A Model of (Public, Digital) Apology

One of my favorite people on the planet recently made a mistake and since he’s a public figure opted to publicly apologize, first via Twitter and then in a follow-up interview on a digital site.

He showcases a model to be followed:

I am sincerely sorry for what I said and how I said it. I’m so grateful for the opportunity to explain—but not excuse—myself.

(Read the entire interview here.)

We’re all making mistakes all the time; some of us do this more publicly than others (based on role, responsibilities, etc.) but only a few of us know how to apologize when we goof up.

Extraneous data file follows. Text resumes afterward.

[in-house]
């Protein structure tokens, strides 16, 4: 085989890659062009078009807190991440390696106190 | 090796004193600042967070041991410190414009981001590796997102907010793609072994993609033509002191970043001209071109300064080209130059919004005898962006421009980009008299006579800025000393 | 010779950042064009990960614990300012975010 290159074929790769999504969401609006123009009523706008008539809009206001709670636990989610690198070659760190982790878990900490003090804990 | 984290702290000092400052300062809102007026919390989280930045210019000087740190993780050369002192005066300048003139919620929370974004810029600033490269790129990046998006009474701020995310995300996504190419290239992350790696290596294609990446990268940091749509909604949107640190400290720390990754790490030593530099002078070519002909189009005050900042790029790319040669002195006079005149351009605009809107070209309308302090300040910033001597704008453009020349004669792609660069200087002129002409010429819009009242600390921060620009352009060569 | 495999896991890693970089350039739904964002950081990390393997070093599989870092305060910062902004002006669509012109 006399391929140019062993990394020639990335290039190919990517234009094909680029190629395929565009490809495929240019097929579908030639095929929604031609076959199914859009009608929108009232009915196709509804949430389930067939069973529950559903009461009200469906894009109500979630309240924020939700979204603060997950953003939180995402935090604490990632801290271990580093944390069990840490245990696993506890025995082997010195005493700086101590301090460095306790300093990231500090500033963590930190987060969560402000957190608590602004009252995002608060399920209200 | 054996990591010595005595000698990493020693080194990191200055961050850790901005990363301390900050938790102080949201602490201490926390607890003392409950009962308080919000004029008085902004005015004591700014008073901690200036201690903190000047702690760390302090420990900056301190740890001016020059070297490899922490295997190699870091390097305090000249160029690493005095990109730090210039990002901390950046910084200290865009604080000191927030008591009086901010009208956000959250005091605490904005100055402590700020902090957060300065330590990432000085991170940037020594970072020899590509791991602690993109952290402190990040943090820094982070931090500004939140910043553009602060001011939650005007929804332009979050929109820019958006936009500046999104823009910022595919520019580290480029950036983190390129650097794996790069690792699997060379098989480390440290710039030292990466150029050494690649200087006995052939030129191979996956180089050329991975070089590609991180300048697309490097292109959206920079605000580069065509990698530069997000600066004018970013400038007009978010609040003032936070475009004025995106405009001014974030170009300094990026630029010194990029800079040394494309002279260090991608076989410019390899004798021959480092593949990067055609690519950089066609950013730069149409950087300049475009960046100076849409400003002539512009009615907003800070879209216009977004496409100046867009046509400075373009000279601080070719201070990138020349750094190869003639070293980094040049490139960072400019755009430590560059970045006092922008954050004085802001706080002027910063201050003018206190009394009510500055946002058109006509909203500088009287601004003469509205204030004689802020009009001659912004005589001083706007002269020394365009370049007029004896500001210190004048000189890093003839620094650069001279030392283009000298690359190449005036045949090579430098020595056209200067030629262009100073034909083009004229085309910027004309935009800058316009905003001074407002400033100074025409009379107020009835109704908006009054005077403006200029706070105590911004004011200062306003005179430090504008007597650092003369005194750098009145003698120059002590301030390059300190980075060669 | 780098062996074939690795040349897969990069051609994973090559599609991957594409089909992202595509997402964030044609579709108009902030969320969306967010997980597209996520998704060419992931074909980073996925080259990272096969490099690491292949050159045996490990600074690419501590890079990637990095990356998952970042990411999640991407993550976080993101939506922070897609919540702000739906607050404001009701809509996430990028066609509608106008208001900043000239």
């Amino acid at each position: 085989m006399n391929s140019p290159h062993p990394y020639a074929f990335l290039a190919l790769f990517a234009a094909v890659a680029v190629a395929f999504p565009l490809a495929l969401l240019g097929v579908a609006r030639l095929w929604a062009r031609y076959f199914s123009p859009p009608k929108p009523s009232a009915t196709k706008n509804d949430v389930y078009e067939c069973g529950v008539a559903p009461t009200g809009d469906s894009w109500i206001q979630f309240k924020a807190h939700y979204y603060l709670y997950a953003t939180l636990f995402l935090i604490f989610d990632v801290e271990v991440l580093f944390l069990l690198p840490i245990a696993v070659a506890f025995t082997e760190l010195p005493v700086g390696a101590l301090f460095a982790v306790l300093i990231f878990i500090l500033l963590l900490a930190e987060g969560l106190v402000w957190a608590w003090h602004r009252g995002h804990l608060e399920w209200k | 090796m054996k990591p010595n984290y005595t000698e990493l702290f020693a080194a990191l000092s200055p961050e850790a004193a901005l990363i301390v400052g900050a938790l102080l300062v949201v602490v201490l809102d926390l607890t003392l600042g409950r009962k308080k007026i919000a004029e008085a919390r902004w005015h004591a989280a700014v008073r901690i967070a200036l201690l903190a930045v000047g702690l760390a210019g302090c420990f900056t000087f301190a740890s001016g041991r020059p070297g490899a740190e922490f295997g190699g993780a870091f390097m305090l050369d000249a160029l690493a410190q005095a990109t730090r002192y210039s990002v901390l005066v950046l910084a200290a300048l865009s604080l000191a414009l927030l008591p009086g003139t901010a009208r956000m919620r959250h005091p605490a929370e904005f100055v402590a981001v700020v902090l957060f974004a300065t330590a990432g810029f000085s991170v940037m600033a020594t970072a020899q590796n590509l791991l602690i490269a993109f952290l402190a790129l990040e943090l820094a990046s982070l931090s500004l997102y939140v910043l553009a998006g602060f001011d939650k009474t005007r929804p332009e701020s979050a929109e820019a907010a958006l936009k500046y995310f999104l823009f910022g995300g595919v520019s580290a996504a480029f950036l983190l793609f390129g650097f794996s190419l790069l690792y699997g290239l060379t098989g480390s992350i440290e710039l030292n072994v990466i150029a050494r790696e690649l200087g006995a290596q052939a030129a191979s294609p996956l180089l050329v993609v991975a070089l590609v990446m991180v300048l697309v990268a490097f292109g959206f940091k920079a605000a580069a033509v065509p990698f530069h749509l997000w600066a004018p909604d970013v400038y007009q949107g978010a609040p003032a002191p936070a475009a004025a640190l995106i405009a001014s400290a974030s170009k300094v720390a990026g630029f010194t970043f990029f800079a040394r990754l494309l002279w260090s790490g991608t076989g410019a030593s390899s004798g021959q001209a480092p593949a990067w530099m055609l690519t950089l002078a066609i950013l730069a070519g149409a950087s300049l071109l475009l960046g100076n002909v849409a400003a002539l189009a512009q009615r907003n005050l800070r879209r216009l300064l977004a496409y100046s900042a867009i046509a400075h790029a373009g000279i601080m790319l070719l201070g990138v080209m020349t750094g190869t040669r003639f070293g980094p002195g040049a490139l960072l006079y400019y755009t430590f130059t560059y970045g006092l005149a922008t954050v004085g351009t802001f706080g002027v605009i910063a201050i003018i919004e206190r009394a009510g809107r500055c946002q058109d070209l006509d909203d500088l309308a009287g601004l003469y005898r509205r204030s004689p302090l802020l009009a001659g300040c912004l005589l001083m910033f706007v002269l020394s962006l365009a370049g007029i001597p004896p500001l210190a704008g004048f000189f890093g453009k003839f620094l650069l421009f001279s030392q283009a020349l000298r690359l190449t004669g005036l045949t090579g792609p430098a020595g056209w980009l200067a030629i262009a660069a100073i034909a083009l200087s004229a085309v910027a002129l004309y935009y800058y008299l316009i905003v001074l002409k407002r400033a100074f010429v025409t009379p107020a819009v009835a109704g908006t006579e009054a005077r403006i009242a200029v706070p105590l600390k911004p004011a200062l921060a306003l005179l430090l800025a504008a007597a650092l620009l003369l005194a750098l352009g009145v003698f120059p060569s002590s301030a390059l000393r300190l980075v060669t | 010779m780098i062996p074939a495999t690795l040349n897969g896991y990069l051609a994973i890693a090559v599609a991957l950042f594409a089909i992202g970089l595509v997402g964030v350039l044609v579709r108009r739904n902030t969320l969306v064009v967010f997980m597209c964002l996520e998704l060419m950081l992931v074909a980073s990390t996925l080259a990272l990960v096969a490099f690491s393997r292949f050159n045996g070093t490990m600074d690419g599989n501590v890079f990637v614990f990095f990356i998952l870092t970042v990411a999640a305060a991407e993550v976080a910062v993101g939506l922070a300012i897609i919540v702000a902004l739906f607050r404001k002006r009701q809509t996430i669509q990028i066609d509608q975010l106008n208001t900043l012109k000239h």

I’d rather work with (and for) people who know how to apologize, who know how to ask for forgiveness, and those who own the problems and actively make an effort to restore confidence in those that may have lost it.

There’s an art to leadership and I think the best leaders are the most emotionally intelligent and, for lack of better words, just humble when they drop the ball. We need more people like that.

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